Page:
Are Christians immune to the temptations that come from the computer? There are two subtle dangers that we must watch against. The first is to treat the computer as our idol. The computer can do wonders. Every home ought to have one. The good that we can gain out of its use is simply tremendous. We can keep in touch with friends and relatives scattered across the globe, shop from the home, search for information on any subject, write and edit our essays and books, propagate the gospel, save time and money in many of these chores, etc... The advantages appear limitless. Herein lies the danger. We may begin to think that the computer is the beginning and end of everything. We upgrade our computer to the latest model. We harness it for the advancement of the gospel. We create our own website, and spend many man-hours making it better. We upload printed sermons onto the website. Not satisfied with this, we upgrade this to video preaching.
But what is wrong with harnessing modern technology to the propagation of the gospel? Nothing is wrong with this. In fact, we would encourage it, but with a qualification. Do not allow the use of modern technology to detract from the direct propagation of the gospel to people, through personal witness and public preaching. The gospel proclaimed, and heard, is the chief means ordained by God for the salvation of souls (Matt. 28:18-20; Rom. 10:17). The manner of accomplishing this is also ordained by God, namely that of humans ministering directly to humans, souls meeting with souls. The use of the printed page, the radio, the television, and the Internet, can be powerful supplements. And in some situations, they are the only means of reaching the people. But God has seen fit to save souls by His word, proclaimed by saved souls. In the incarnation, the Son of God took on perfect human nature to identify Himself with the fallen race He came to save. No other way was good enough, except the way of the Son of Man dying as a grain of wheat falling to the ground. The incarnation is unique to the office of Christ as Mediator and Saviour, but the abiding principle is that His disciples must have the incarnational life in order to produce much grain. Practically, that means getting to know people, living with the people, and identifying with them in their lives, with the aim of bringing the gospel to them - by word and by life.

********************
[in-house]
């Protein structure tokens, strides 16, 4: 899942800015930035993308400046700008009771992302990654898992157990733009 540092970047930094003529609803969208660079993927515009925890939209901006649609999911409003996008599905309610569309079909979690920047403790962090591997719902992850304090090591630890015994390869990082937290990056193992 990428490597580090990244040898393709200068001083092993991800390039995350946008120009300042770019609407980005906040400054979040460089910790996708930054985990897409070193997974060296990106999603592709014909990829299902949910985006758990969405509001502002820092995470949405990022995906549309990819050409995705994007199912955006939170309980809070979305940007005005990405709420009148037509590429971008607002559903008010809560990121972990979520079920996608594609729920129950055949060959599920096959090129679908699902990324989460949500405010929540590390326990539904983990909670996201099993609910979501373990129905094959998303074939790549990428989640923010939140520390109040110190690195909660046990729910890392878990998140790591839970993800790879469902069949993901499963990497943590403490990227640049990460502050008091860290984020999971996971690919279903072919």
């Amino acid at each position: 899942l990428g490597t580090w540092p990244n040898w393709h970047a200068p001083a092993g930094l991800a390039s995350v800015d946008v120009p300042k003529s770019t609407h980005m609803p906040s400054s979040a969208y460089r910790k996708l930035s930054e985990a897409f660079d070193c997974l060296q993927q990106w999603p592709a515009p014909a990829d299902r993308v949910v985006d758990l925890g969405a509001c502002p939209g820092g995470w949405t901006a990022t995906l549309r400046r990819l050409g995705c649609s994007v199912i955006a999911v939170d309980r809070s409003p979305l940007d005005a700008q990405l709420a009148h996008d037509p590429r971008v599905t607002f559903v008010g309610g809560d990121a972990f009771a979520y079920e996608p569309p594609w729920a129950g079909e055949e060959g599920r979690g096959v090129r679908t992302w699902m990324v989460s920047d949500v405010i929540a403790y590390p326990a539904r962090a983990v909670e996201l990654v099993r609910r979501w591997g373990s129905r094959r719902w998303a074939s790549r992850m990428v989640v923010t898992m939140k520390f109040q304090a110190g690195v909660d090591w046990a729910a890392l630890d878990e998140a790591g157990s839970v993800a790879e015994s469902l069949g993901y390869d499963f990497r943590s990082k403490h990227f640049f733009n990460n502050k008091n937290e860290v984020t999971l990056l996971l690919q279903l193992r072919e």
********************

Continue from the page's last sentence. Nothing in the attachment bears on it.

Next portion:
Furthermore, not everything posted on the Internet is true and infallible. The Internet is used by friends and foes of the gospel alike. It is also used by mistaken, untaught, and immature believers. With the apostle Paul, we would rejoice whenever the gospel is preached - regardless of the motive of the preachers (Phil. 1:18). But our hearts wince when truths are handled badly. There are those who have a zeal that far exceeds their knowledge. They are well-meaning, but they cause much harm. We have to be reminded that those who handle God’s word will be judged more strictly (James 3:1). If we have to be careful in preaching, we have to be more careful in writing. What is written is more permanent, and carries with it the imprint of authority not found in what is spoken. A slip of the tongue can occur in speech, whereas writing involves at least some deliberation. We would wish that some Christians not write, but we are not the Lord of others’ conscience, nor are we the master of cyberspace. Do not accept everything gleaned from the Internet as true and infallible.
A new toy
The next danger of the computer to the Christian is that it might become a toy. In the privacy of the home, the study, or the office, the tired Christian may turn to one of the many game packages that often come together with the purchase of any computer. When man is pitted against machine, an exciting match ensues. Time flies past without the engrossed Christian knowing it. One round of the match follows another, one level of difficulty progresses to the next, and... behold, two hours or more have flown past. As with anything in life that gives pleasure, playing computer games is addictive. This may repeat itself from day to day (or night to night), so that school homework is not done, the dishes are not washed, the children are neglected, church meetings are passed by... And it is not just playing games that gives pleasure. Chatting on the computer is also pleasurable, and so is surfing the Internet. Precious time is wasted on all these. Spiritual decline sets in. Relationship problems arise in the home, the church, and the place of work - all because the respectable computer has been treated as a modern toy.
Christian friends, let us beware of treating the computer as an idol, or a toy.